“The worst thing you could say is saying nothing at all.”
These were the words said to me by the previous co-op student when I voiced my anxiety about meetings. Though at first an odd statement to me, it became increasingly relevant as I settled into the Co-op Research Assistant position at SFU’s Injury Prevention and Mobility Lab (IPML). My role for the first four months of my eight-month co-op work term had me immersed in the lab’s Technology for Injury Prevention in Seniors (TIPS) program. TIPS understands that since falls account for 85% of seniors’ injury-related hospitalizations (Public Health Agency of Canada, 2016), development of clinical devices, such as hip protectors, is crucial to prevent injuries. When seniors experience a sideways fall, direct impact on the greater trochanter of the proximal femur may result in a hip fracture. Adherence to clinical devices, such as hip protectors, to cushion and absorb this force of impact has shown to decrease the likelihood for such injury (Paterson et al., 2003).
My main responsibilities with SFU’s IPML included collecting consent forms and fall videos of older adults in two long-term care facilities. With my previous work experience being heavily involved in working with seniors, I felt adept and comfortable in such an environment. I remember being so excited joining the IPML team, thinking I would have so many ideas that I couldn’t wait to share! However, as I sat in on my first few lab meetings, I felt less and less sure of myself. Though I enjoyed learning from the conversations and feedback every lab member would receive regarding their presentation or protocols, I could never bring myself to interject. Mainly, I felt that my opinion wouldn’t matter because: 1) I was new to the team and 2) everyone clearly knew more than I did since I’m just an undergraduate student. What if my opinion was ‘wrong’?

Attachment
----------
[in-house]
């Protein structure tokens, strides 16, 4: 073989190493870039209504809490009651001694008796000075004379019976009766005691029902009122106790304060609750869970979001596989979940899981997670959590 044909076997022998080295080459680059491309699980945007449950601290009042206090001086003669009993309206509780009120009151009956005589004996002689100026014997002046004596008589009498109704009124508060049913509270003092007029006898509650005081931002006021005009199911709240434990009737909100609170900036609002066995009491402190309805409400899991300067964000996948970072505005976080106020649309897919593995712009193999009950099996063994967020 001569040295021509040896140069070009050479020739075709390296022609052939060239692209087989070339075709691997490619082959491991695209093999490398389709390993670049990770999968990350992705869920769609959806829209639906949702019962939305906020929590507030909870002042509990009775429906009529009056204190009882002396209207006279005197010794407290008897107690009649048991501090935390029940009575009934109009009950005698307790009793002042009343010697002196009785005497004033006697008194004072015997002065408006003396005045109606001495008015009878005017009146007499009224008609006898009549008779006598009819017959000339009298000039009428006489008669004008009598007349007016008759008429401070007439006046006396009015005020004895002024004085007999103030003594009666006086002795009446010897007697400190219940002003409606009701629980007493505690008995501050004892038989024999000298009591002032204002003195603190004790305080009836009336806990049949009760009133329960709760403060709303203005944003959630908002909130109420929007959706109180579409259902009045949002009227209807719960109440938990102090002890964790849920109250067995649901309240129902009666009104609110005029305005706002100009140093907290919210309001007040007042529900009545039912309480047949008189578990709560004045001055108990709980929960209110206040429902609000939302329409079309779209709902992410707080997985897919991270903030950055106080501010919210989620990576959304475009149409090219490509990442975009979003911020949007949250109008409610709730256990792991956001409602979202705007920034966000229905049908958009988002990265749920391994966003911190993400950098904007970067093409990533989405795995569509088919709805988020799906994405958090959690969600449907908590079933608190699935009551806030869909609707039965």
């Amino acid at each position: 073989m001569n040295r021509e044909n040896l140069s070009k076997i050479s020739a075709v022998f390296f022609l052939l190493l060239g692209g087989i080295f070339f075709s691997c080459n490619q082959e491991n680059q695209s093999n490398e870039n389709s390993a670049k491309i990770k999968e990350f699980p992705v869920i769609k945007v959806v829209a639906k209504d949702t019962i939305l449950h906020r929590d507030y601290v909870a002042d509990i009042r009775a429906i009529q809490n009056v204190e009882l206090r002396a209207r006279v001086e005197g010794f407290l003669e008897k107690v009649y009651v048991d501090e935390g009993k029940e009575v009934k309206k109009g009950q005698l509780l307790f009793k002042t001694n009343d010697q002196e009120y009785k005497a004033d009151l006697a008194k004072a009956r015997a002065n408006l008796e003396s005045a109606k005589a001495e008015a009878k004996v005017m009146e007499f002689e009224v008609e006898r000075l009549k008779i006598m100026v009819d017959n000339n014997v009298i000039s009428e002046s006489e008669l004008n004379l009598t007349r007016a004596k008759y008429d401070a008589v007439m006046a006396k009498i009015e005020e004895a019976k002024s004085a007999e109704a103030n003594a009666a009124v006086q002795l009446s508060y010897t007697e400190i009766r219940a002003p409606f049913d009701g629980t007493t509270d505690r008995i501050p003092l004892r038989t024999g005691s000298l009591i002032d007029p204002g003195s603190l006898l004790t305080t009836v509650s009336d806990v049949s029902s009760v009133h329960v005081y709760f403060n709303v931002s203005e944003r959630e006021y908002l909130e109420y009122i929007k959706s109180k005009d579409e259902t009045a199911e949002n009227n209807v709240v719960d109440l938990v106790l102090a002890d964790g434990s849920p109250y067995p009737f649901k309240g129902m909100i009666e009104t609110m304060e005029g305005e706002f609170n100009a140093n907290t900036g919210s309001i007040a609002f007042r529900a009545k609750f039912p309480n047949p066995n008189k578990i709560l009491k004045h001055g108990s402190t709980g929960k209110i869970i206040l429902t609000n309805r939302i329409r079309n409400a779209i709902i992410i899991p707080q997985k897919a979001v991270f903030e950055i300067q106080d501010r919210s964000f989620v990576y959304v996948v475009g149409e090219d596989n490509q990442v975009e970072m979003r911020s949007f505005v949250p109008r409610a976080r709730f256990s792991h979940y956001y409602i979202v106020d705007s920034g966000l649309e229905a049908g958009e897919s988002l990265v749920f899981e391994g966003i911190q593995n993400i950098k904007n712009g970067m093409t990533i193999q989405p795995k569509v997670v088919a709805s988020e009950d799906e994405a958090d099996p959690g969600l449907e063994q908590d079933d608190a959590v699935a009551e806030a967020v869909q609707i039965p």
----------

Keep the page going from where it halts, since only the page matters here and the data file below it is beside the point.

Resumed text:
This anxiety is probably familiar to many co-op students just starting their first work term. Feeling unsure in a new environment makes some, like myself, not want to draw too much attention from others. Coupled with the intimidation of being in the presence of post-doctorates, this made it challenging for me to speak up during group discussions.
What I would gradually learn throughout my work term, however, was exactly what the previous co-op student had told me: that not saying anything at all is even worse than saying something. It’s important to voice your opinion and get feedback on the work you’ve been doing in order to improve. As a co-op student, everyone understands that you won’t know as much as those who’ve been in the field for a substantial amount of time, and that’s okay! As long as you try your best to give input, showing your willingness to learn and engage in the conversation, that’s all anyone really expects of you.